Harford law enforcement slow to use body cameras

While Harford County law enforcement agencies recognize the benefit of having police wear body cameras to bring clarity and transparency to their work, none of the four departments are using them yet due to the "tremendous" cost of the devices.

Officials with the Harford County Sheriff's Office as well as the Aberdeen, Bel Air and Havre de Grace police departments, would like their deputies and officers to wear them, but none of the agencies has found a package that has the right combination of technology and video storage at a reasonable price.

Cameras are already in use in Baltimore City and Montgomery County, and are being implemented in Baltimore County, and the Harford Sheriff's Office is watching and learning from those agencies.

"Body cameras are great for transparency," Maj. Jack Simpson, commander of the administrative services bureau for the Harford County Sheriff's Office, said last week.

They can also help document crime scenes, be used for training, to solidify court cases, allow police to get the whole story, enhance the public's trust and show the work of police officers – good and bad.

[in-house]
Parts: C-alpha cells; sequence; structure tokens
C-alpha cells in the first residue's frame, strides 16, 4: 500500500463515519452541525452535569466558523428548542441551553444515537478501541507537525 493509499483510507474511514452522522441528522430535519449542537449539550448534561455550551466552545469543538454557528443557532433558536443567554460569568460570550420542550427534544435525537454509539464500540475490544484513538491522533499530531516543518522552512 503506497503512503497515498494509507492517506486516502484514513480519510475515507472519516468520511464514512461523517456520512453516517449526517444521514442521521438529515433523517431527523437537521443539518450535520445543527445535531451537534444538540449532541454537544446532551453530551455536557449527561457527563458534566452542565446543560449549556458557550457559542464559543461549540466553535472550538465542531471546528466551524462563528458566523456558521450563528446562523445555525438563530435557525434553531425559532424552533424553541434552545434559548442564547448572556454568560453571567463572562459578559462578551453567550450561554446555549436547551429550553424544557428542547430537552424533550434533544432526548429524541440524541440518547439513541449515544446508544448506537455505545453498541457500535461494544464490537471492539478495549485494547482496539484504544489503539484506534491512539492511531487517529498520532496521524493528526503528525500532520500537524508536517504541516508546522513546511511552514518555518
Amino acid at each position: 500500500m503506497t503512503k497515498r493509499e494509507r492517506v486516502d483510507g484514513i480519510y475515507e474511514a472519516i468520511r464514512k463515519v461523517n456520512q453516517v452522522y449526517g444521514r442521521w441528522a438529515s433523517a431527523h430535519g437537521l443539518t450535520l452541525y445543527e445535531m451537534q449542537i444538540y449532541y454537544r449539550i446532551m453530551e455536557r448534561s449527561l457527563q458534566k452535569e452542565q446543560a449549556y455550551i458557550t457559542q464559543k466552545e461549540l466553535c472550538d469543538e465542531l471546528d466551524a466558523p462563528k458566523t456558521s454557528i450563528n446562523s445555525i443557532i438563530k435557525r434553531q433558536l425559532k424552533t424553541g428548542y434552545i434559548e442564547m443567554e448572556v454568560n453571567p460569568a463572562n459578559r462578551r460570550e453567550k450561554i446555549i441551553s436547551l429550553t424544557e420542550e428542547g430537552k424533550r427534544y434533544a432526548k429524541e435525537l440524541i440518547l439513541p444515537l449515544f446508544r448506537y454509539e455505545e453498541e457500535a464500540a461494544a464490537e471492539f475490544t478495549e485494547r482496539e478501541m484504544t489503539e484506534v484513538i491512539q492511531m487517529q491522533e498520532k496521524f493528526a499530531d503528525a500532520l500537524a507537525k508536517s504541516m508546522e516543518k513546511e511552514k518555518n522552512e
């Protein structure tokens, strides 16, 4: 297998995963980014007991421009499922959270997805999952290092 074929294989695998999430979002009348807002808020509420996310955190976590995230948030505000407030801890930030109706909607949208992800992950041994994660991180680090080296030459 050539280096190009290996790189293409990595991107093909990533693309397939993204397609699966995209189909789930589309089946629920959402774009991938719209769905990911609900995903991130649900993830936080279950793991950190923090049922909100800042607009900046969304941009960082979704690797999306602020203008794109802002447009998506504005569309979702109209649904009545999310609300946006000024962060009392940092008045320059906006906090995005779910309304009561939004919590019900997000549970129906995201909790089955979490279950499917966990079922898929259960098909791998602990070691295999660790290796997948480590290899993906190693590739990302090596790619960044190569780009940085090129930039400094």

"The cameras will show the fine work that goes on on a daily basis by our police department," Lt. Will Reiber, of Aberdeen Police Department, said.

"... with the climate some people have for law enforcement; we want people to know we are transparent to their concerns when it comes to their encounters with law enforcement," Havre de Grace Police Chief Theresa Walter said.

But the costs are "tremendous," Bel Air Police Chief Charles Moore said, which is why body cameras have been put on hold by his department for now.

"I don't know if it's the right time for us, but I would like to evolve into that for the future," Moore said.

Preliminary estimates for body-worn cameras for the Sheriff's Office, which has tested at least one brand, are $35,000 a month, or $428,000 a year for about 300 cameras. The storage could cost as much as $2 million.

"We're not a large agency with a large tax base. We want to make sure when we do it, we do it right," Simpson said. "Sheriff [Gahler] is excited about the opportunity of getting body cameras, but because it's the citizens' money, the taxpayers' money, he wants to do it right."

There have been no clear directives from state legislators on the issue, either, Simpson said.

The Maryland General Assembly two years ago "put out that we should go to [body] cameras, but it stopped there," Simpson said. "They did not fine-tune their recommendations."

Focus, storage issues